Norway could become the home of the first offshore wind farm directly connected to oil and gas platforms, as Equinor and its partners at Gullfaks and Snorre have decided to explore the possibilities of supplying the five platforms at the oil and gas fields with power from a floating offshore wind.
The decision to look into realising the project at Gullfaks and Snorre came after an extensive study evaluating which oil and gas installations on the Norwegian Continental Shelf (NCS) are suited for power supply from a floating offshore wind farm, and the two fields in the Tampen area in the northern North Sea were identified as the most favourable for this project.
The solution to be further explored is a wind farm consisting of eleven wind turbines based on Equinor’s floating offshore wind concept, Hywind. The project will comprise 8MW turbines and meet about 35% of the annual power demand of the five Snorre A and B, and Gullfaks A, B and C platforms.
The preliminary capital and development expenditures of the project totalling about NOK 5 billion (approx. EUR 514 million), and the project aims at further cost reductions, Equinor stated.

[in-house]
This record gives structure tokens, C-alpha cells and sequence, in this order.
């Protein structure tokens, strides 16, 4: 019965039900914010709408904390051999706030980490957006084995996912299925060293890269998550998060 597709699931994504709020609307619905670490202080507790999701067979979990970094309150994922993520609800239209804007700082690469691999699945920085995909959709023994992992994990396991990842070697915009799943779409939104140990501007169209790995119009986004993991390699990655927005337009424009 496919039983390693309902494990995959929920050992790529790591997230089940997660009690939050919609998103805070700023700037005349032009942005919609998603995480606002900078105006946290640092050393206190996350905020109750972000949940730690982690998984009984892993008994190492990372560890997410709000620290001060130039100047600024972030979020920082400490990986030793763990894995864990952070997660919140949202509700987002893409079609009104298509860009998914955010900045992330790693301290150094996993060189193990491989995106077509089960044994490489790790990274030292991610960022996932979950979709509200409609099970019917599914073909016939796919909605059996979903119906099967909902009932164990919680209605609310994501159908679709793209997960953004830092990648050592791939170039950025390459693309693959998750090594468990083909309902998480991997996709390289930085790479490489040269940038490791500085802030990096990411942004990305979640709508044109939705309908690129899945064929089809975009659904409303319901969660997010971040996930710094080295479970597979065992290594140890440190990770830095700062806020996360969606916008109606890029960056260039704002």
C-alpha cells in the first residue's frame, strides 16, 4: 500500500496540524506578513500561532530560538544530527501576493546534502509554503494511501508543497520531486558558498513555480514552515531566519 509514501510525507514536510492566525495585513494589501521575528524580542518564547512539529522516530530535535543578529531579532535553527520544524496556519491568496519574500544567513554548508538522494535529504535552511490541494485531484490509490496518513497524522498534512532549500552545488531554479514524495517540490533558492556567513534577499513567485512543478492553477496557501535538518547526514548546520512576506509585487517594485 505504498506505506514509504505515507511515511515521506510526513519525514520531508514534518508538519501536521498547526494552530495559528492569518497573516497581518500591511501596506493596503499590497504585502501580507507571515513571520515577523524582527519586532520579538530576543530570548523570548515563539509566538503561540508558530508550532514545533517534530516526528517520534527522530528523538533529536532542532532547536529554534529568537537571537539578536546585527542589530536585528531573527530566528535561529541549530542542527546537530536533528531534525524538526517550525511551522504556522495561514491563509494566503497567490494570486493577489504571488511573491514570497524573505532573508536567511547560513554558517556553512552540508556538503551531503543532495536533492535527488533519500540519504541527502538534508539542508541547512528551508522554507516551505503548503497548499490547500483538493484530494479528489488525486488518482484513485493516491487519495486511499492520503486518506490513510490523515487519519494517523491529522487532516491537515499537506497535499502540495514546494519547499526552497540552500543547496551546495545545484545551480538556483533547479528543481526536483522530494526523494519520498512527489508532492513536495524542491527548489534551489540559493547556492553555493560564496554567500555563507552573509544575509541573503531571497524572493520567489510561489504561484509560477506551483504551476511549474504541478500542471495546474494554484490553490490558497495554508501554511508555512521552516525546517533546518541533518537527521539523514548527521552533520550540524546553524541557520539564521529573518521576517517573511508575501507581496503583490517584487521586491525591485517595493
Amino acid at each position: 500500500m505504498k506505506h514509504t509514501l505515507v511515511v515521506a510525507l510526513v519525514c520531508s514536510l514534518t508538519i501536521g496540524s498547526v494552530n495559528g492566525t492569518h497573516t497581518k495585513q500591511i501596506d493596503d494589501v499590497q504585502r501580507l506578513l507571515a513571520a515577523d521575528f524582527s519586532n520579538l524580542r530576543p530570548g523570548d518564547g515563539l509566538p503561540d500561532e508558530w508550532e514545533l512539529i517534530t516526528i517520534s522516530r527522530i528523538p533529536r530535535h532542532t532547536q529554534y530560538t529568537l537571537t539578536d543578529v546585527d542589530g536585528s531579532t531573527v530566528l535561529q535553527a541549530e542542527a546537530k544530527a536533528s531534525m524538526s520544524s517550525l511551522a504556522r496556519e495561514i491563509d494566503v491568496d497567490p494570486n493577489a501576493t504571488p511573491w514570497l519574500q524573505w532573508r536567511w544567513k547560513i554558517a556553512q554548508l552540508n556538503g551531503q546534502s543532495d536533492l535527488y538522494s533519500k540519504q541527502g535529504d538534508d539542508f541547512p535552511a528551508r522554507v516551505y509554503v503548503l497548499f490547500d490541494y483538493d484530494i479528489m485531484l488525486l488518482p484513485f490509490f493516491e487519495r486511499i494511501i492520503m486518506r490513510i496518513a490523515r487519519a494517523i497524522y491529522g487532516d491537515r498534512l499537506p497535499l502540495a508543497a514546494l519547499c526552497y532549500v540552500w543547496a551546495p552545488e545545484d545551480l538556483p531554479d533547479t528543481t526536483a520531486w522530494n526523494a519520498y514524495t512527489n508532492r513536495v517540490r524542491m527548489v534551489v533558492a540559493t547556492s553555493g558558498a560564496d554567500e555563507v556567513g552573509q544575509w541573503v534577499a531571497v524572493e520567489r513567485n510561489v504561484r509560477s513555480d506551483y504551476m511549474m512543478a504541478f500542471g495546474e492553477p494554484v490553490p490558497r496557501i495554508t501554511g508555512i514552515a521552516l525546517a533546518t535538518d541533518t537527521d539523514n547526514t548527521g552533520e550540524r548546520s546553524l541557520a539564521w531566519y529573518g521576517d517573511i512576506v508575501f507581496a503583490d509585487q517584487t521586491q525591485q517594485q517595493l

The industry’s NOx fund will provide up to NOK 566 million in investment support for the project. In addition, Norwegian authorities have through their offshore wind strategy and Enova opened for financial support for innovative offshore wind projects associated with the oil and gas industry. The Snorre and Gullfaks partners have applied for support from Enova’s programme for full-scale innovative energy and climate measures to realise the project.
The seven Snorre and Gullfaks partners in the Tampen area in the North Sea will now mature the project towards a possible investment decision in 2019.